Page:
Are you on an "on time" teacher?

Discussion in 'Debate & Marathon Threads Archive' started by woobie5, Mar 12, 2014.

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  1. Rockguykev

    Rockguykev Connoisseur

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    Mar 13, 2014

    We have a teacher who shows up to work 5 minutes late at least three times a week. While I am out there greeting my kids in the morning he comes walking by after the bell has rung and his kids are lined up waiting for him. It drives me nuts.

    I think being on time is vitally important. If you ask me to a meeting at 8:45 I'll be there by 8:40. You are a professional and I respect your time. I'm not going to make you sit there and wait for me like I'm the Emperor.


    Also, for the sake of full disclosure I am in fact not an American flag in real life. I apologize for misleading anyone.
     
  2. smalltowngal

    smalltowngal Multitudinous

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    As a classroom teacher, my kiddos were always at specials on time, except for the very few occasions where we were running behind by a minute or so. In the same vein, I always was on time to pick them up as well.

    Kev~I worked with a teacher that would do that too, in elementary. The bell would ring, and about 5 minutes later she would come in...in no hurry either.


    And my secret is out too....I am in fact not a shamrock.
     
  3. mkate

    mkate Comrade

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    Here the specialists pick up the kids, they are not delivered by the classroom teacher. Usually the classroom teacher is teaching another class (or substituting for a coworker-- no external subs here) or giving classroom support while his/her class it with a specialist. So in the time between when I leave to teach another class and the specialist arrives at my class, they are left unattended. Usually it is less than a minute, but we have no leeway-- up until 10:30, for example, I am responsible for my class, but starting at 10:30 on the dot, I magically become responsible for the next class I am teaching, with no transit time from one to another.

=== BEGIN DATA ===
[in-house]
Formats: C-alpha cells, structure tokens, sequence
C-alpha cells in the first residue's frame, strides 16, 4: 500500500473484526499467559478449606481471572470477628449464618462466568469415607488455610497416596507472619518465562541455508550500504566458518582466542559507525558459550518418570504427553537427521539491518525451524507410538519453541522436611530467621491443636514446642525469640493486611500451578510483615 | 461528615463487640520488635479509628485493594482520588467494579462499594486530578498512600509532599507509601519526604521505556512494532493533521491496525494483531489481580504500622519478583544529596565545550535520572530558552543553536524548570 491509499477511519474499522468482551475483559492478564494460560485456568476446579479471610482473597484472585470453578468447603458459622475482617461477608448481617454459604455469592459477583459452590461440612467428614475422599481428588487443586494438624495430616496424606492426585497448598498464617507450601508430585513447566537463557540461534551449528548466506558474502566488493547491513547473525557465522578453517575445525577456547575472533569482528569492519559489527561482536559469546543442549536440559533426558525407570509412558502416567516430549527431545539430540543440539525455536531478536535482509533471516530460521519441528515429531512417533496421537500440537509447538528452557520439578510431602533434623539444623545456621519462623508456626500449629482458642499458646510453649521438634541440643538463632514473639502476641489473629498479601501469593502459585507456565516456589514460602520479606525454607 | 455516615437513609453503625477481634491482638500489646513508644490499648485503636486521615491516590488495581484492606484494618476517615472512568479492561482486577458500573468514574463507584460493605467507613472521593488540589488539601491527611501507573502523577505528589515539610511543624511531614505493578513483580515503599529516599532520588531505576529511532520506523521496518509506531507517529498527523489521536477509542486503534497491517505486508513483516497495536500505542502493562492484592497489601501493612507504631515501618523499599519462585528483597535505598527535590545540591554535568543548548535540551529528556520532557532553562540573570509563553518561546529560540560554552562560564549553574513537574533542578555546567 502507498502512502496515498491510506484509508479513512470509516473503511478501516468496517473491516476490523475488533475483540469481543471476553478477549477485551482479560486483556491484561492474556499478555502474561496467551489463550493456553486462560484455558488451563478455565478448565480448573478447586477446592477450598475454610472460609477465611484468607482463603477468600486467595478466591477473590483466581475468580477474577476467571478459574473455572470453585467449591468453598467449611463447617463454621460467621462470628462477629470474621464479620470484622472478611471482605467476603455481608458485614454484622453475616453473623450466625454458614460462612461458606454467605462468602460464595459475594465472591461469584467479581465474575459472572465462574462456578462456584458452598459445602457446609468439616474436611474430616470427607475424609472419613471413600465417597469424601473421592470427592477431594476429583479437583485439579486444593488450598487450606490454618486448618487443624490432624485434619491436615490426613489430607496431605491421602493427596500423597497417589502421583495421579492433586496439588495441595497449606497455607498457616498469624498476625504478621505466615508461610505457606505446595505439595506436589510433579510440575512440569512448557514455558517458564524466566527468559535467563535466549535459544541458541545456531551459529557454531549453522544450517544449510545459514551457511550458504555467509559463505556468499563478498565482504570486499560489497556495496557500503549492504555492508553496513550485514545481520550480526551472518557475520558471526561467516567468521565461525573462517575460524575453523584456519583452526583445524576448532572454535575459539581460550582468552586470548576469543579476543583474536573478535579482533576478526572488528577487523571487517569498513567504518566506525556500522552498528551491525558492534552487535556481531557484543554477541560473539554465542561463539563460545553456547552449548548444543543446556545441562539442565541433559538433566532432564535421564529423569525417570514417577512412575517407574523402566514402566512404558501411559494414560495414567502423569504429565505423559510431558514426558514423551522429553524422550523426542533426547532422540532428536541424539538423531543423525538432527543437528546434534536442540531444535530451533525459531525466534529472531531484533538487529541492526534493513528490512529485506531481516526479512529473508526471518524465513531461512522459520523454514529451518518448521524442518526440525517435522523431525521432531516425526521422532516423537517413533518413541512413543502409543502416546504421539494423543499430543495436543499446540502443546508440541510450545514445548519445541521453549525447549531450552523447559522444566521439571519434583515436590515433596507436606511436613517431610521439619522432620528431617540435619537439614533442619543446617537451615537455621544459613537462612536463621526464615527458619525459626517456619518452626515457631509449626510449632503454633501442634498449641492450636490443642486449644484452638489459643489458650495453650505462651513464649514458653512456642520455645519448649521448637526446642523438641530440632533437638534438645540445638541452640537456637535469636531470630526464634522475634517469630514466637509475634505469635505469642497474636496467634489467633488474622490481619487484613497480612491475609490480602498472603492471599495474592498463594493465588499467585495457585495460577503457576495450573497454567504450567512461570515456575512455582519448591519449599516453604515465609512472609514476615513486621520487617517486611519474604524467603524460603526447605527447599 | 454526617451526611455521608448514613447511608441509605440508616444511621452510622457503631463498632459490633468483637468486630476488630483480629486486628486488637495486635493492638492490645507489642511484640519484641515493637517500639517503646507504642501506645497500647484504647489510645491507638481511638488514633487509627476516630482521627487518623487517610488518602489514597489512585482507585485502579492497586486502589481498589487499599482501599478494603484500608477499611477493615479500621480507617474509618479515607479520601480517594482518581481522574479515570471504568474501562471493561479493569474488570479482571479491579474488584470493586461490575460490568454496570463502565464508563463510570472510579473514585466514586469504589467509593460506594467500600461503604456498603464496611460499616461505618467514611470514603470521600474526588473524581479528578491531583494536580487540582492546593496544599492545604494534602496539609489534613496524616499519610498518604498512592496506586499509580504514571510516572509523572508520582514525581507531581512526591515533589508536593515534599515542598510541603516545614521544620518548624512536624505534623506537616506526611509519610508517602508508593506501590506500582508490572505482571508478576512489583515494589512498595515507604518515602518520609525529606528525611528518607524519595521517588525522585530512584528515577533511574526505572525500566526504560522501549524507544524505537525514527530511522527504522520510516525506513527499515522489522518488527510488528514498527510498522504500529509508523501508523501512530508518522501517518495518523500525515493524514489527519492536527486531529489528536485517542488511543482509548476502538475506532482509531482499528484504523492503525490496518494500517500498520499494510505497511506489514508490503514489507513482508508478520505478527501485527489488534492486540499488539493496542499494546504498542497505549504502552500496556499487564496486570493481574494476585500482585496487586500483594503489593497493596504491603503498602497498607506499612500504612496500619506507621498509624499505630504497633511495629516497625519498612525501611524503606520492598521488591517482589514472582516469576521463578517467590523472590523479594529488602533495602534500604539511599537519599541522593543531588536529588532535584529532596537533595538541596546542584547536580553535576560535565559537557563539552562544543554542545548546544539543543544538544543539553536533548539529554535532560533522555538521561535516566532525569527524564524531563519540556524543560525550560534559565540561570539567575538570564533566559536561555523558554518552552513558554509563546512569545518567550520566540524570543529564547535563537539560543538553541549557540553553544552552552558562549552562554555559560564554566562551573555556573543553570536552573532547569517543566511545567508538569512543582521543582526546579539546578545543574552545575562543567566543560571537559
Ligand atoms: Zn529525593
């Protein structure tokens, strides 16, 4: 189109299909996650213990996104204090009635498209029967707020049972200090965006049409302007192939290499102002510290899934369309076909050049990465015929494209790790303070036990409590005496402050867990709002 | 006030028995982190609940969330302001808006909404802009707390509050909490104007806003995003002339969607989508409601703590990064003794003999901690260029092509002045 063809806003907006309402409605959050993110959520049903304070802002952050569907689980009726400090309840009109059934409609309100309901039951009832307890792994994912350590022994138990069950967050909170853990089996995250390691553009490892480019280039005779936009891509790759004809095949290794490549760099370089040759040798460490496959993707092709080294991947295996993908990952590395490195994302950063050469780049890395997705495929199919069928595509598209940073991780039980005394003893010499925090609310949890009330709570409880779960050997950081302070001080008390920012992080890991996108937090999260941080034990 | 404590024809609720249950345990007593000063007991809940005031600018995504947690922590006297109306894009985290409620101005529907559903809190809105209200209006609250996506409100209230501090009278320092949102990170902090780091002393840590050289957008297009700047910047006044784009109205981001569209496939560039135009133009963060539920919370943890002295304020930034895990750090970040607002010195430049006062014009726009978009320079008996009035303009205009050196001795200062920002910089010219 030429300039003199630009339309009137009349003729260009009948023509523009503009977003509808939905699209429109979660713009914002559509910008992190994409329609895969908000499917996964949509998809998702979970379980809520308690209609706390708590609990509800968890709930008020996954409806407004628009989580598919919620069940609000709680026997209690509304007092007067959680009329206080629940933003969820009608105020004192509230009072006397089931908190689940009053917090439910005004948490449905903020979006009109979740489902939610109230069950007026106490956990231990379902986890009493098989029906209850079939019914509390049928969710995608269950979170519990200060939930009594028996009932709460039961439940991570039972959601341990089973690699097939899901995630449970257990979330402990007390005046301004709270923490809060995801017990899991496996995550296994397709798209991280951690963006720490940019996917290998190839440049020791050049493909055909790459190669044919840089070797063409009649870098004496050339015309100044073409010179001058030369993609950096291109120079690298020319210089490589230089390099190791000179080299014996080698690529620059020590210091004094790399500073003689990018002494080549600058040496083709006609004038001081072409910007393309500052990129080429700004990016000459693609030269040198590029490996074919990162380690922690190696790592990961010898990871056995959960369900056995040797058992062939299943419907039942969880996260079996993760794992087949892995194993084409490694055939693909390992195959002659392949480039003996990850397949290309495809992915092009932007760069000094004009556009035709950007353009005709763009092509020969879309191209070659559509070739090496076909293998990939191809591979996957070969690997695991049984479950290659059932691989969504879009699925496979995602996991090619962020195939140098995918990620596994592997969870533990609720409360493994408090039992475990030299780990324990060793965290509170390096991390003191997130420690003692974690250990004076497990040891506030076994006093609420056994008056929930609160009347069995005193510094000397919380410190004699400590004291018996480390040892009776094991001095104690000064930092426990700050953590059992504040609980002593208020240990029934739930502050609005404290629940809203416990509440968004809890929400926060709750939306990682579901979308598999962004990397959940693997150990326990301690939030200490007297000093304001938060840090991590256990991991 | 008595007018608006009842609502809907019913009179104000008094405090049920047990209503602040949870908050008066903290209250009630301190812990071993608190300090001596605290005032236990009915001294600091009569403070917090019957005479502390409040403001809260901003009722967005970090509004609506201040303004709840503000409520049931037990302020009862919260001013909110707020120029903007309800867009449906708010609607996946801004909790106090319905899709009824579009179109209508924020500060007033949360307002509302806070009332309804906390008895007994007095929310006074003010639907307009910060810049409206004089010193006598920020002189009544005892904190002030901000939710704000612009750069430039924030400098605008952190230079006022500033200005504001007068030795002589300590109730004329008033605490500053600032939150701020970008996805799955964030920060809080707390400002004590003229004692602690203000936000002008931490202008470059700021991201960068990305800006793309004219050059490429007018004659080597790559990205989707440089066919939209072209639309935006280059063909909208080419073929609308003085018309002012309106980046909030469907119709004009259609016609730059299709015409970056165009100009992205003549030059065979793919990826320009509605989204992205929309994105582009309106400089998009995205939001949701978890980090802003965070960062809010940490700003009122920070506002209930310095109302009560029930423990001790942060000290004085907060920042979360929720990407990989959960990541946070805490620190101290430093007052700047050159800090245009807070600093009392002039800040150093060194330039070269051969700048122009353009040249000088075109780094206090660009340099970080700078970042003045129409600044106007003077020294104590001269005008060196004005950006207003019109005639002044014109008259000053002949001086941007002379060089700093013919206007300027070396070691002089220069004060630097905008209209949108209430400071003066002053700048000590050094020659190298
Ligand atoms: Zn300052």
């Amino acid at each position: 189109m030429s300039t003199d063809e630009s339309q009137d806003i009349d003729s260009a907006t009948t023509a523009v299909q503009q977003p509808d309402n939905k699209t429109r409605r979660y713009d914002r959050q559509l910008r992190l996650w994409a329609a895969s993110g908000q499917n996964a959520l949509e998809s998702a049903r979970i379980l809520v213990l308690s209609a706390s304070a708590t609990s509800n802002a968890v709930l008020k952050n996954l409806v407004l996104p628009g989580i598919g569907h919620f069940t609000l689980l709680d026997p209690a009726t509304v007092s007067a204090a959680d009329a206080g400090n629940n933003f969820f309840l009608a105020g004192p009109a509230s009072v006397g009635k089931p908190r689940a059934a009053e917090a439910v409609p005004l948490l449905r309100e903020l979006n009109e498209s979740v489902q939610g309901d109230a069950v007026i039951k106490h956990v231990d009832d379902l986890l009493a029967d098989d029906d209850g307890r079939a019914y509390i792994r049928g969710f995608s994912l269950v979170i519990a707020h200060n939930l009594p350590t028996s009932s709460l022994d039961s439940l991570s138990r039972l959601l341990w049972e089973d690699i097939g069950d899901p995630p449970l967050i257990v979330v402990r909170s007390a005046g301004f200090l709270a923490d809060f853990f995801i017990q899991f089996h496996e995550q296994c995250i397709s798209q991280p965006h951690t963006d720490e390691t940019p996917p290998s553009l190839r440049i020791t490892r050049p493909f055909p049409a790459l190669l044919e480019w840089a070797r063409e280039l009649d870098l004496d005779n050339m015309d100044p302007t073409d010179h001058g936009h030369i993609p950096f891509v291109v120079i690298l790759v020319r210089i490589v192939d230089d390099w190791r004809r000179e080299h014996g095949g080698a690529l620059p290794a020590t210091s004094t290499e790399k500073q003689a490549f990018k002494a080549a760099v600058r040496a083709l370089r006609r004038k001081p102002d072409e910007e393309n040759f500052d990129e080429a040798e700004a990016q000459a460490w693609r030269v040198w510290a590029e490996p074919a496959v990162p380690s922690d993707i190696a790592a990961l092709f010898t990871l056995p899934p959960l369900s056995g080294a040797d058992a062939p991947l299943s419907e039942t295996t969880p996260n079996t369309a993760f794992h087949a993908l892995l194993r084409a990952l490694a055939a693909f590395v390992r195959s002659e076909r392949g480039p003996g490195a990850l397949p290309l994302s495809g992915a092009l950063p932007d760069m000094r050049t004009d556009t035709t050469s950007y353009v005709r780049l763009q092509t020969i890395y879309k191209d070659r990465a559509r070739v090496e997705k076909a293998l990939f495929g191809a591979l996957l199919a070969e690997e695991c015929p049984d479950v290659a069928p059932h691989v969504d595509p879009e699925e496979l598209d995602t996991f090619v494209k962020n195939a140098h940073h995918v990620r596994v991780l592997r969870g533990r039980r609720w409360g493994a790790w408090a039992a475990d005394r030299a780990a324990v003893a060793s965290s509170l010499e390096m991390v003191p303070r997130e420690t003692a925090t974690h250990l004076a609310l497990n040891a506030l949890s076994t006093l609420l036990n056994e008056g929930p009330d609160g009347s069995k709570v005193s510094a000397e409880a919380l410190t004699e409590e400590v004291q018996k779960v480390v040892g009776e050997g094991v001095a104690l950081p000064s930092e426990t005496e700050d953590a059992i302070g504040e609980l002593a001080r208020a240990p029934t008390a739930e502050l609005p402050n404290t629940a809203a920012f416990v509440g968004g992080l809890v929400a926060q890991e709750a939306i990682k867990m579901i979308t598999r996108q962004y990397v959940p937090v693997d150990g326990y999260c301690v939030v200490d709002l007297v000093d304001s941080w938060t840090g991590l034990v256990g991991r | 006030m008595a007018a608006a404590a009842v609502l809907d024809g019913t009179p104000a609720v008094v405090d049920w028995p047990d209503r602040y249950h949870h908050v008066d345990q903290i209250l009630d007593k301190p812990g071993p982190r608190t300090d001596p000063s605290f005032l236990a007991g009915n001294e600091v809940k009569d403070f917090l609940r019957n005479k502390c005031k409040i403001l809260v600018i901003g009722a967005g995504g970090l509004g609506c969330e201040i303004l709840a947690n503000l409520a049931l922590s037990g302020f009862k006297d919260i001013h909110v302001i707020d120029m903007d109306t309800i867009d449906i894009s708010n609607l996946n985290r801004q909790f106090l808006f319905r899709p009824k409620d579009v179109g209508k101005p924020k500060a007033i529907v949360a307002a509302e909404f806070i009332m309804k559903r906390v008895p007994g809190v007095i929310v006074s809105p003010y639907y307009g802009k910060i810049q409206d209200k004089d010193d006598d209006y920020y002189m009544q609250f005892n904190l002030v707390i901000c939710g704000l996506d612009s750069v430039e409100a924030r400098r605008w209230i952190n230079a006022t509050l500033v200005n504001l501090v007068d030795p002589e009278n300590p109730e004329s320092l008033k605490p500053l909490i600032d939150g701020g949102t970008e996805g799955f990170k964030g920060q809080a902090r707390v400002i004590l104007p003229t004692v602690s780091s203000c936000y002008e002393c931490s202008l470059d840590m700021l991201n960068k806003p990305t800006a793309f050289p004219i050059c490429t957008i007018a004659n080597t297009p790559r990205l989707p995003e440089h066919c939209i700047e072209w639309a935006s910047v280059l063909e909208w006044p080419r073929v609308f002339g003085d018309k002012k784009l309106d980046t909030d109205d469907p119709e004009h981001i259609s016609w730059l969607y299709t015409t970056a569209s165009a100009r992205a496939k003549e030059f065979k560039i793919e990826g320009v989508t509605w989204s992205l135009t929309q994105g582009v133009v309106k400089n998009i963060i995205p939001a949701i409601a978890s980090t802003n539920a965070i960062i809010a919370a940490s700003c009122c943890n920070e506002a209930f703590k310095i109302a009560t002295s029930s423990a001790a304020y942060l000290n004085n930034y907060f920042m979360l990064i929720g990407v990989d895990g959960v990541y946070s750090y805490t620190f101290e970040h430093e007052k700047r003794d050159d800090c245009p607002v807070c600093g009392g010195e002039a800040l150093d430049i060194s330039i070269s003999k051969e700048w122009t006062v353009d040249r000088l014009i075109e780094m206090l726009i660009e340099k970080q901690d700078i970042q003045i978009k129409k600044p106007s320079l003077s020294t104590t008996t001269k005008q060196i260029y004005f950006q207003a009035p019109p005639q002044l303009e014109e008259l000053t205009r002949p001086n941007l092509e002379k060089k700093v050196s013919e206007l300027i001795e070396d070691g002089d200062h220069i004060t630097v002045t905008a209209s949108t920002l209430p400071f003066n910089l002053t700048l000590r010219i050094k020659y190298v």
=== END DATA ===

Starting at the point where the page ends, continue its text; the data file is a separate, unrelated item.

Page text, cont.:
Luckily usually the classes one teacher is responsible for are very close together, but not always.
     
  4. mathmagic

    mathmagic Enthusiast

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    I agree with these (the former one being that teachers need to be on time to work...especially when that means being there when the kids arrive) situations being times where being on time is vital.
     
  5. kcjo13

    kcjo13 Phenom

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    I think it is vitally important to model on-time behavior to students also.

    FULL DISCLOSURE: I am a recovering tardy-holic. I have worked very hard in my personal life to change my ways, and be on time.

    Having said that, I see students every day who don't respect others' time. I had a college student stroll in 15 minutes late for a test last week, coffee in hand. Her excuse?

    The drive through was very busy.

    :dizzy:

    If you make a commitment to be there at a certain time, be there. I understand that it may be important to you to finish up those last few minutes, but that is not sending a good message. It is saying that your time is more important.
     
  6. Caesar753

    Caesar753 Multitudinous

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    Mar 13, 2014

    I agree. I think that it comes down to good time management. Your lesson should be wrapping up in the minutes before heading to specials, so there shouldn't really be any need to interrupt a student or whatever example was given earlier in the thread. If you know that you need to be finished with the lesson by 9:20 or whenever, then you need to manage your time well enough to accomplish that. I think it's just so incredibly rude to say that an extra couple of minutes in your class is worth more than those minutes in another class.